By Ingrid Lobet | <em>inewsource</em>
In San Diego’s Lincoln Park neighborhood, a report came in – fumes from spray paint and thinner so thick the caller had problems breathing and was going to pass out.
In Spring Valley, a resident said an auto body shop was painting in a small room with no exhaust filters. Neighborhood children were getting sick.
Just outside Lemon Grove, Eric Drayner said he raised objections for years about a shop on the other side of the wall in his backyard. The problem is not going away.
“We gave up complaining,” Drayner said. “It doesn’t help. I’m getting close to retirement. When I retire I’m leaving.” The civil engineer said the value of his property was diminished, and that his neighbors, aggravated and exhausted, also gave up and moved out.
From Oceanside to National City, Escondido to Chula Vista, complaints about fumes emanating from car painting operations are among the most frequent reported to air authorities. An analysis of records by inewsource shows more than 10 percent of air complaints in San Diego County cite auto and truck painting, with 224 of some 2,100 complaints made between January 2013 and April 2016.
The Environmental Health Coalition, one of nation’s oldest groups devoted to urban environmental health, has long worked in National City. Research Director Joy Williams said the issue is “a big part of what we have heard from residents.”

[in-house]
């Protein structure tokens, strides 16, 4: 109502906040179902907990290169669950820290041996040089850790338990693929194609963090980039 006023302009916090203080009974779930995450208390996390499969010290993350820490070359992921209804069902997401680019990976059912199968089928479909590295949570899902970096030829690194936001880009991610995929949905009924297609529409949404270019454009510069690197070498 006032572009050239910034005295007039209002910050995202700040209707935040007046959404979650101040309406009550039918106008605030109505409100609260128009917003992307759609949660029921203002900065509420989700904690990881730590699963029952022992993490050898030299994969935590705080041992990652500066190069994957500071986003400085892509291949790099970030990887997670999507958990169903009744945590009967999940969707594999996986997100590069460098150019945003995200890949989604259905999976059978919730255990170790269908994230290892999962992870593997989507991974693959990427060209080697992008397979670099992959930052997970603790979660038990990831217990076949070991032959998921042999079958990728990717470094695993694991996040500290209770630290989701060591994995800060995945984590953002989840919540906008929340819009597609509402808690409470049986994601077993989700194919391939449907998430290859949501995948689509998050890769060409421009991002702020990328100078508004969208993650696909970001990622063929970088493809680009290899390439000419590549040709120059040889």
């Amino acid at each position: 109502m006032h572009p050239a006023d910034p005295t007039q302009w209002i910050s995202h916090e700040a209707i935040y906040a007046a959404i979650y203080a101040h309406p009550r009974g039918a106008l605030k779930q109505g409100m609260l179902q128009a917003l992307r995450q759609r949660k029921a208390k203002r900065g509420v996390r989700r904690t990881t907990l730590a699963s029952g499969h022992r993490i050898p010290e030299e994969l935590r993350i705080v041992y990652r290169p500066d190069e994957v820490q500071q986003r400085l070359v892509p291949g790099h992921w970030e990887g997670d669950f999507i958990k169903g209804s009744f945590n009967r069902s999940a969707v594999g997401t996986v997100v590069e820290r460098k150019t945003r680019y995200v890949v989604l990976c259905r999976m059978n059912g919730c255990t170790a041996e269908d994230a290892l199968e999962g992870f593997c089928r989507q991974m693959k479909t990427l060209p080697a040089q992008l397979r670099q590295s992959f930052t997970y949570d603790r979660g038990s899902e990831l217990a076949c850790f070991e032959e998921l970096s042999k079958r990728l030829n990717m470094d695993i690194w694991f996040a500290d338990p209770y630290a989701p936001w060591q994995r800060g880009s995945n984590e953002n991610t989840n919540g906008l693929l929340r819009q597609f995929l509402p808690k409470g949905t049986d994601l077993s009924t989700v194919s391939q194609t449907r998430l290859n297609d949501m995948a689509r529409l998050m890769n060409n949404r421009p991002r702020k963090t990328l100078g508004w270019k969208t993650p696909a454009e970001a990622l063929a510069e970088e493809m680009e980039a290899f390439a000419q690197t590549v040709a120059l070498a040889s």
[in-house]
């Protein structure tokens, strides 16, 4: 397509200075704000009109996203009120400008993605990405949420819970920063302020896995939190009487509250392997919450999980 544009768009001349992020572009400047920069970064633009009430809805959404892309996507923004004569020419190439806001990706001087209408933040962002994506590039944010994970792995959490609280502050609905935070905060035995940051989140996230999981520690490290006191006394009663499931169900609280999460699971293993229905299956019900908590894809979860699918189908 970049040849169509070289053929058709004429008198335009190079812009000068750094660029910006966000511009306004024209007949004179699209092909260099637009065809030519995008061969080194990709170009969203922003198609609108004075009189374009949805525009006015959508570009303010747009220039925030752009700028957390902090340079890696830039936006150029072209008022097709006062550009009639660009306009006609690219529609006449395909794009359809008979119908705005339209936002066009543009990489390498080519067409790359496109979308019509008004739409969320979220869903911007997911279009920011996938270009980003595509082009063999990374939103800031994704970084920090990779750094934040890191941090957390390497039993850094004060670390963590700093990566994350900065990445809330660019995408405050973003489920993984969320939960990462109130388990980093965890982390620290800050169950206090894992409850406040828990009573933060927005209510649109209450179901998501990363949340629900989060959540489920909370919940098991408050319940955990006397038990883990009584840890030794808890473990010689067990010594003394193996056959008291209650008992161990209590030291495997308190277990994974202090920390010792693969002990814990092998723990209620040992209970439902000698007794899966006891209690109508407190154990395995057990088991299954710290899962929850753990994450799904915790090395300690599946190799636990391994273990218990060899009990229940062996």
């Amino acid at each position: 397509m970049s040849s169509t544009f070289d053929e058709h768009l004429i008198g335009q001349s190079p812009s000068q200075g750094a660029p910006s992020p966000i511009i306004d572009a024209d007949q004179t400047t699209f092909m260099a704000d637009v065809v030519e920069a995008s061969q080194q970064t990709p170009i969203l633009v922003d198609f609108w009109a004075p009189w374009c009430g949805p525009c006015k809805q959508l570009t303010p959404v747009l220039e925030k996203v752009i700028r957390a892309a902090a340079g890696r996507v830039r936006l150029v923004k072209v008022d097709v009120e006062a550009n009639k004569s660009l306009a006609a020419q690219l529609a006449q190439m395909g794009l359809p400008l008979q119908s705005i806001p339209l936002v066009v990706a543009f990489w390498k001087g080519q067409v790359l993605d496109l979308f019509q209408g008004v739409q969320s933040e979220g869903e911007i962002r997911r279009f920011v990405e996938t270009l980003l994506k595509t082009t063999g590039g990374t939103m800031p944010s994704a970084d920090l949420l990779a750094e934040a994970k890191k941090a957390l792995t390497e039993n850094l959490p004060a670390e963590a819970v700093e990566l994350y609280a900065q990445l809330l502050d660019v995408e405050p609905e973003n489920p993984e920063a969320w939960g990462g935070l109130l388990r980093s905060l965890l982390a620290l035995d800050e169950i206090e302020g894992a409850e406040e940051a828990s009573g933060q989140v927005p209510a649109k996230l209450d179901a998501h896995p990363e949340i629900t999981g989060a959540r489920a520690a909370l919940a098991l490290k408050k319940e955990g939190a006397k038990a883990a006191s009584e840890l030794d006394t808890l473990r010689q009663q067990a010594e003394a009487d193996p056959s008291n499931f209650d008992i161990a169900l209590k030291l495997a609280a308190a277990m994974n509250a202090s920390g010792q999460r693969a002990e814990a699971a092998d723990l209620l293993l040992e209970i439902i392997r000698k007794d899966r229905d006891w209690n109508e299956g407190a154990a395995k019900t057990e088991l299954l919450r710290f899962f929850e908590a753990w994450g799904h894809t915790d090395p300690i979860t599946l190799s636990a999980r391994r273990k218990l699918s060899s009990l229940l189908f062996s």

Some of the shops receiving complaints are well-established. Others are makeshift spray booths.
The county Air Pollution Control District has primary jurisdiction over air quality issues in the region. The district’s Robert Kard refused requests for an interview. In an email he said inspectors routinely canvas neighborhoods for unpermitted businesses of any kind and also respond to complaints in a timely manner. Any time they visit an auto paint shop, Kard wrote, they look at the coatings to make sure only modern, waterborne products are used.
Several people interviewed spoke of positive change in the industry as it has moved away from solvent-based paints.
Changes are also a result of U.S. Environmental Protection Agency rules that went into effect in 2010 and 2011 because “these shops can emit a type of pollution called air toxics or hazardous air pollutants,” said Alison Davis, a senior adviser for public affairs in the agency’s air office. The rules defined a shop as anyone taking money for painting cars or painting more than two vehicles a year. It required enclosed spray booths and controls on how workers clean their tools to reduce the release of solvents.
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But chemicals that people ought not be exposed to are still used in auto body work. Common solvents are xylene, acetone, alcohol, and sometimes NMP, said Charles Corcoran, supervisory environmental scientist at the state Department of Toxic Substances Control. NMP, or N-methyl-pyrrolidone, is considered a reproductive hazard by the California Department of Public Health, meaning it may be dangerous for babies in utero. Acetone can cause dizziness and irritate the nose, throat, lungs and eyes. Both xylene and NMP have limits on their use in San Diego County, the district wrote.